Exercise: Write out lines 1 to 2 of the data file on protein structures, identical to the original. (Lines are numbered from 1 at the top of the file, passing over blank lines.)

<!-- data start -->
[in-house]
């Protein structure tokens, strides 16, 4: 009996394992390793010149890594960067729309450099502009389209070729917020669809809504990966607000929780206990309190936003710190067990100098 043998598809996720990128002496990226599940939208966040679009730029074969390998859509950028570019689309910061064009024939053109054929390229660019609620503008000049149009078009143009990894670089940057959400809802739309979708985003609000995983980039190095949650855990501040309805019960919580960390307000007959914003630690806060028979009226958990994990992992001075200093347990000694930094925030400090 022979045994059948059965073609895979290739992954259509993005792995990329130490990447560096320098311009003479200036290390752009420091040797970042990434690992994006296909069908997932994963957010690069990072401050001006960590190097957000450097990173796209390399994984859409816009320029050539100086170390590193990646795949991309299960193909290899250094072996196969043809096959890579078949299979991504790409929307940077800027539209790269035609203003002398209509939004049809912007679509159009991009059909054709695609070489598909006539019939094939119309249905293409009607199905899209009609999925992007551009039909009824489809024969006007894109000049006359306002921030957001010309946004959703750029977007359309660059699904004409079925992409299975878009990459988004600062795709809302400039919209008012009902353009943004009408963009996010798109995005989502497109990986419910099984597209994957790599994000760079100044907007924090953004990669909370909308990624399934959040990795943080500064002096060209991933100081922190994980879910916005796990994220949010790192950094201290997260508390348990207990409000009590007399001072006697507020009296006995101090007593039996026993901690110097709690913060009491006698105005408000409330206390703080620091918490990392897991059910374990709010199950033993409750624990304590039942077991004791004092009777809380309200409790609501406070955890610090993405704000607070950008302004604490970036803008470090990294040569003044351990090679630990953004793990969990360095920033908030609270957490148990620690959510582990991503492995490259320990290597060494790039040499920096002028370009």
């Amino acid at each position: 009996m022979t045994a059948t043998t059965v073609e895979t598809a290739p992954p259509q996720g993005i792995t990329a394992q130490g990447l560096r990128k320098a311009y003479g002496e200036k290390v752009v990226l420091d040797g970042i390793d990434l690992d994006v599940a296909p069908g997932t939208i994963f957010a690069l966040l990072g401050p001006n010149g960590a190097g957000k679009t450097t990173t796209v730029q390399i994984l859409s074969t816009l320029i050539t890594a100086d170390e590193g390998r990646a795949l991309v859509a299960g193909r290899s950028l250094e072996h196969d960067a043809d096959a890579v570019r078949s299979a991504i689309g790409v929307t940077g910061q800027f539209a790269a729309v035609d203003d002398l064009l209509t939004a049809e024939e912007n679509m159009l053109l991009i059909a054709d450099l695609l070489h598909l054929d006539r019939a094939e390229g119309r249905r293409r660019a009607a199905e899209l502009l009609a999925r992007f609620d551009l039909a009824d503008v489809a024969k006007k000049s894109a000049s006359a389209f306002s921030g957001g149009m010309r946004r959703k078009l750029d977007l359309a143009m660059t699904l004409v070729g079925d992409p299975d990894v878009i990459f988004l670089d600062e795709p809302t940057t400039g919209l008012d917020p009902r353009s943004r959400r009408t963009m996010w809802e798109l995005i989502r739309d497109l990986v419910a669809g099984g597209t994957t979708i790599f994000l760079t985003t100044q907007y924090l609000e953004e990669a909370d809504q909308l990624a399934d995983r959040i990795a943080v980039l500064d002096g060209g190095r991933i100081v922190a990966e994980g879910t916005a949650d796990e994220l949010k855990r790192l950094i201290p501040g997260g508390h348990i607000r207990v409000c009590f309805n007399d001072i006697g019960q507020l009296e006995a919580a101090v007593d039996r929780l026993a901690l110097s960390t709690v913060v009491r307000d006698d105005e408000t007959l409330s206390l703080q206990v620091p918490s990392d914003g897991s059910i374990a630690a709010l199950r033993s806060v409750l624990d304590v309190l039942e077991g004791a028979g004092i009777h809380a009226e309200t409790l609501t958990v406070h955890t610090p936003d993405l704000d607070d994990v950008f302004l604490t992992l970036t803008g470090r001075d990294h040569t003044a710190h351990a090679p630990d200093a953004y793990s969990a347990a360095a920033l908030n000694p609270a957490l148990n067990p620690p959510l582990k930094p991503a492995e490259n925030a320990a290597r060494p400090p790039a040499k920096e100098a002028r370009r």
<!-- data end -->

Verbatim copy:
[in-house]
């Protein structure tokens, strides 16, 4: 009996394992390793010149890594960067729309450099502009389209070729917020669809809504990966607000929780206990309190936003710190067990100098 043998598809996720990128002496990226599940939208966040679009730029074969390998859509950028570019689309910061064009024939053109054929390229660019609620503008000049149009078009143009990894670089940057959400809802739309979708985003609000995983980039190095949650855990501040309805019960919580960390307000007959914003630690806060028979009226958990994990992992001075200093347990000694930094925030400090 022979045994059948059965073609895979290739992954259509993005792995990329130490990447560096320098311009003479200036290390752009420091040797970042990434690992994006296909069908997932994963957010690069990072401050001006960590190097957000450097990173796209390399994984859409816009320029050539100086170390590193990646795949991309299960193909290899250094072996196969043809096959890579078949299979991504790409929307940077800027539209790269035609203003002398209509939004049809912007679509159009991009059909054709695609070489598909006539019939094939119309249905293409009607199905899209009609999925992007551009039909009824489809024969006007894109000049006359306002921030957001010309946004959703750029977007359309660059699904004409079925992409299975878009990459988004600062795709809302400039919209008012009902353009943004009408963009996010798109995005989502497109990986419910099984597209994957790599994000760079100044907007924090953004990669909370909308990624399934959040990795943080500064002096060209991933100081922190994980879910916005796990994220949010790192950094201290997260508390348990207990409000009590007399001072006697507020009296006995101090007593039996026993901690110097709690913060009491006698105005408000409330206390703080620091918490990392897991059910374990709010199950033993409750624990304590039942077991004791004092009777809380309200409790609501406070955890610090993405704000607070950008302004604490970036803008470090990294040569003044351990090679630990953004793990969990360095920033908030609270957490148990620690959510582990991503492995490259320990290597060494790039040499920096002028370009």